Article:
Dazzling, infamous, extraordinary, genius, outrageous. Diego Maradona. A flawed football icon.
One of the game’s most gifted players, the Argentine boasted a rare combination of flair, flamboyance, vision and speed which mesmerised fans.
He also outraged supporters with his controversial ‘Hand of God’ goal and plunged into a mire of drug abuse and personal crises off the pitch.
Born 60 years ago in a Buenos Aires shanty town, Diego Armando Maradona escaped the poverty of his youth to become a football superstar considered by some to be even greater than Brazil’s Pele.
The Argentine, who scored 259 goals in 491 matches, pipped his South American rival in a poll to determine the greatest player of the 20th Century, before Fifa changed the voting rules so both players were honoured.
Maradona showed prodigious ability from a young age, leading Los Cebollitas youth team to a 136-game unbeaten streak and going on to make his international debut aged just 16 years and 120 days.
Short and stocky, at just 5ft 5in, he was not your typical athlete.
But his silky skills, agility, vision, ball control, dribbling and passing more than compensated for lack of pace and occasional weight problems.
He may have been a whizz at running rings round hostile defenders but he found it harder to dodge trouble.
Maradona’s 34 goals in 91 appearances for Argentina tell only part of the story of his rollercoaster international career.
He led his country to victory at the 1986 World Cup in Mexico and a place in the final four years later.
In the quarter-final of the earlier tournament, there was a foretaste of the controversy that would later engulf his life.
The match against England already had an extra friction, with the Falklands War between the two countries having taken place only four years beforehand. That on-field edge was to become even more intense.
With 51 minutes gone and the game goalless, Maradona jumped with opposing goalkeeper Peter Shilton and scored by punching the ball into the net.
He later said the goal came thanks to “a little with the head of Maradona and a little with the hand of God”.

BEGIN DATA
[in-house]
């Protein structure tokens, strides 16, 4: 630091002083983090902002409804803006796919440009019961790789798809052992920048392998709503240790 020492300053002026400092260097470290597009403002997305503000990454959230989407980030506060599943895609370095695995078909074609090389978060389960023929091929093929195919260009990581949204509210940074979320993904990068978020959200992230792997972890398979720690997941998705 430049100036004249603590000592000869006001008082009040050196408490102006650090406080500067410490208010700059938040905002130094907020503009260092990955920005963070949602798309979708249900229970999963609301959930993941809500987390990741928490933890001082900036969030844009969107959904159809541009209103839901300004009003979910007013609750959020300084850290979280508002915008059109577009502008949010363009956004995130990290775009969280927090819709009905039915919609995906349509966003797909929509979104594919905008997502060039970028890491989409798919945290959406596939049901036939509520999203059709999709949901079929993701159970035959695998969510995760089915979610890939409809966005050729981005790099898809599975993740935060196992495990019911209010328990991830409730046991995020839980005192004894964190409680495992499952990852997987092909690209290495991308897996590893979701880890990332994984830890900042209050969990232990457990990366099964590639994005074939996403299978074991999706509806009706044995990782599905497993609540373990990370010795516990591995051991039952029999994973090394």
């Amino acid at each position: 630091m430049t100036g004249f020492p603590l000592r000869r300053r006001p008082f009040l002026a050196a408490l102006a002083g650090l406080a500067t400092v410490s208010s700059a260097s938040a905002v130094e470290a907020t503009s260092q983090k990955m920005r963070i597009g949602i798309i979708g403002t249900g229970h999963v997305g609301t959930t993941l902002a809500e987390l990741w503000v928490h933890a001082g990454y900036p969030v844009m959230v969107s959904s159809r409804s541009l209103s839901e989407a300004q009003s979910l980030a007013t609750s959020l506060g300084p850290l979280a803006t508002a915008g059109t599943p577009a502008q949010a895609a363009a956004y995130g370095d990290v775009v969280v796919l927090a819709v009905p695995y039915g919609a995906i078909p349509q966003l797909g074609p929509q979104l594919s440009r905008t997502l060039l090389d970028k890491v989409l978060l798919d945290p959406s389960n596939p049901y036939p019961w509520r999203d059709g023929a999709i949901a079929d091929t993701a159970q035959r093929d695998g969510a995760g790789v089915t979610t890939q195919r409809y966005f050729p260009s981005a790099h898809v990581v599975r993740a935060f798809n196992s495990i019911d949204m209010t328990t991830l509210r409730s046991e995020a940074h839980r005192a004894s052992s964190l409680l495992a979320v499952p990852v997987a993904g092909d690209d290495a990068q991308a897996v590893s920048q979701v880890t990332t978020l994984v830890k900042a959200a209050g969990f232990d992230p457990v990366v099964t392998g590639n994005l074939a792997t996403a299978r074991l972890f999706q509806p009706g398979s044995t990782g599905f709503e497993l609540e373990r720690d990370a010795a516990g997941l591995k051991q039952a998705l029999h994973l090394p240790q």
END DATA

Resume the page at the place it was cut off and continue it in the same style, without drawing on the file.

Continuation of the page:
Four minutes later, he scored what has been described as the ‘goal of the century’ – collecting the ball in his own half before embarking on a bewitching, mazy run that left several players trailing before he rounded Shilton to score.
“You have to say that is magnificent. There is no doubt about that goal. That was just pure football genius,” said BBC commentator Barry Davies.
England pulled one back but Argentina went through, with Maradona saying it was “much more than winning a match, it was about knocking out the English”.
Maradona broke the world transfer record twice – leaving Boca Juniors in his home country for Spanish side Barcelona for £3m in 1982 and joining Italian club Napoli two years later for £5m.
There were more than 80,000 fans in the Stadio San Paolo when he arrived by helicopter. A new hero.
He played the best club football of his career in Italy, feted by supporters as he inspired the side to their first league titles in 1987 and 1990 and the Uefa Cup in 1989.
A party to celebrate the first triumph lasted five days with hundreds of thousands on the streets, but Maradona was suffocated by the attention and expectation.
“This is a great city but I can hardly breathe. I want to be free to walk around. I’m a lad like any other,” he said.
He became inextricably linked to the Camorra crime syndicate, dragged down by a cocaine addiction and embroiled in a paternity suit.